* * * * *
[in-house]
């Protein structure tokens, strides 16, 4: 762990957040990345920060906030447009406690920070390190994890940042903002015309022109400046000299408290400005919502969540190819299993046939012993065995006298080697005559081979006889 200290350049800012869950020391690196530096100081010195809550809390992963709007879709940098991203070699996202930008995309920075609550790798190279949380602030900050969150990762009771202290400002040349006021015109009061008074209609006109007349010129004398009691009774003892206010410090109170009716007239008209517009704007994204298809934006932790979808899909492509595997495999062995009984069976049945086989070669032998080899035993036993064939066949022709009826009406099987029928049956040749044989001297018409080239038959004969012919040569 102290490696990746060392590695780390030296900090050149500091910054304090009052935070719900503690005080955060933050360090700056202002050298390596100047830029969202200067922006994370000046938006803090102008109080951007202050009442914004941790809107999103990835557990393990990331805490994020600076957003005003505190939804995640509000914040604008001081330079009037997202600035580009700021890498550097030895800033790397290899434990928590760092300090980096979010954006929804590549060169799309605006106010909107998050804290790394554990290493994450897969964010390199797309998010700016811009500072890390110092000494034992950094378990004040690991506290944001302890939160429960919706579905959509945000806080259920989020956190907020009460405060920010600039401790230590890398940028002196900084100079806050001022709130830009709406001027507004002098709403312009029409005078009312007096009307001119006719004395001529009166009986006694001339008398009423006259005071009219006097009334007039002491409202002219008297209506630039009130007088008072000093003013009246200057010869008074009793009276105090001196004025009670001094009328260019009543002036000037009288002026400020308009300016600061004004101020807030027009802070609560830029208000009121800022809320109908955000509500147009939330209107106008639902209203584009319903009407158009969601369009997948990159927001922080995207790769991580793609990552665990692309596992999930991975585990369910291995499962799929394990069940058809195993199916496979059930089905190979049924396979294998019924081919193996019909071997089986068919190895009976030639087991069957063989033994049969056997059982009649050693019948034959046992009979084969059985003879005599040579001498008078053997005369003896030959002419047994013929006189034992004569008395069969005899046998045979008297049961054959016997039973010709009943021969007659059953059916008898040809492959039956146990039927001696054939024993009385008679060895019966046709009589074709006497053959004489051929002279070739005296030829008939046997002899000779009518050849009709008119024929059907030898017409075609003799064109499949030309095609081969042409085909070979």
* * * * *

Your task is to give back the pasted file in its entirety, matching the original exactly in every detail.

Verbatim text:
[in-house]
């Protein structure tokens, strides 16, 4: 762990957040990345920060906030447009406690920070390190994890940042903002015309022109400046000299408290400005919502969540190819299993046939012993065995006298080697005559081979006889 200290350049800012869950020391690196530096100081010195809550809390992963709007879709940098991203070699996202930008995309920075609550790798190279949380602030900050969150990762009771202290400002040349006021015109009061008074209609006109007349010129004398009691009774003892206010410090109170009716007239008209517009704007994204298809934006932790979808899909492509595997495999062995009984069976049945086989070669032998080899035993036993064939066949022709009826009406099987029928049956040749044989001297018409080239038959004969012919040569 102290490696990746060392590695780390030296900090050149500091910054304090009052935070719900503690005080955060933050360090700056202002050298390596100047830029969202200067922006994370000046938006803090102008109080951007202050009442914004941790809107999103990835557990393990990331805490994020600076957003005003505190939804995640509000914040604008001081330079009037997202600035580009700021890498550097030895800033790397290899434990928590760092300090980096979010954006929804590549060169799309605006106010909107998050804290790394554990290493994450897969964010390199797309998010700016811009500072890390110092000494034992950094378990004040690991506290944001302890939160429960919706579905959509945000806080259920989020956190907020009460405060920010600039401790230590890398940028002196900084100079806050001022709130830009709406001027507004002098709403312009029409005078009312007096009307001119006719004395001529009166009986006694001339008398009423006259005071009219006097009334007039002491409202002219008297209506630039009130007088008072000093003013009246200057010869008074009793009276105090001196004025009670001094009328260019009543002036000037009288002026400020308009300016600061004004101020807030027009802070609560830029208000009121800022809320109908955000509500147009939330209107106008639902209203584009319903009407158009969601369009997948990159927001922080995207790769991580793609990552665990692309596992999930991975585990369910291995499962799929394990069940058809195993199916496979059930089905190979049924396979294998019924081919193996019909071997089986068919190895009976030639087991069957063989033994049969056997059982009649050693019948034959046992009979084969059985003879005599040579001498008078053997005369003896030959002419047994013929006189034992004569008395069969005899046998045979008297049961054959016997039973010709009943021969007659059953059916008898040809492959039956146990039927001696054939024993009385008679060895019966046709009589074709006497053959004489051929002279070739005296030829008939046997002899000779009518050849009709008119024929059907030898017409075609003799064109499949030309095609081969042409085909070979």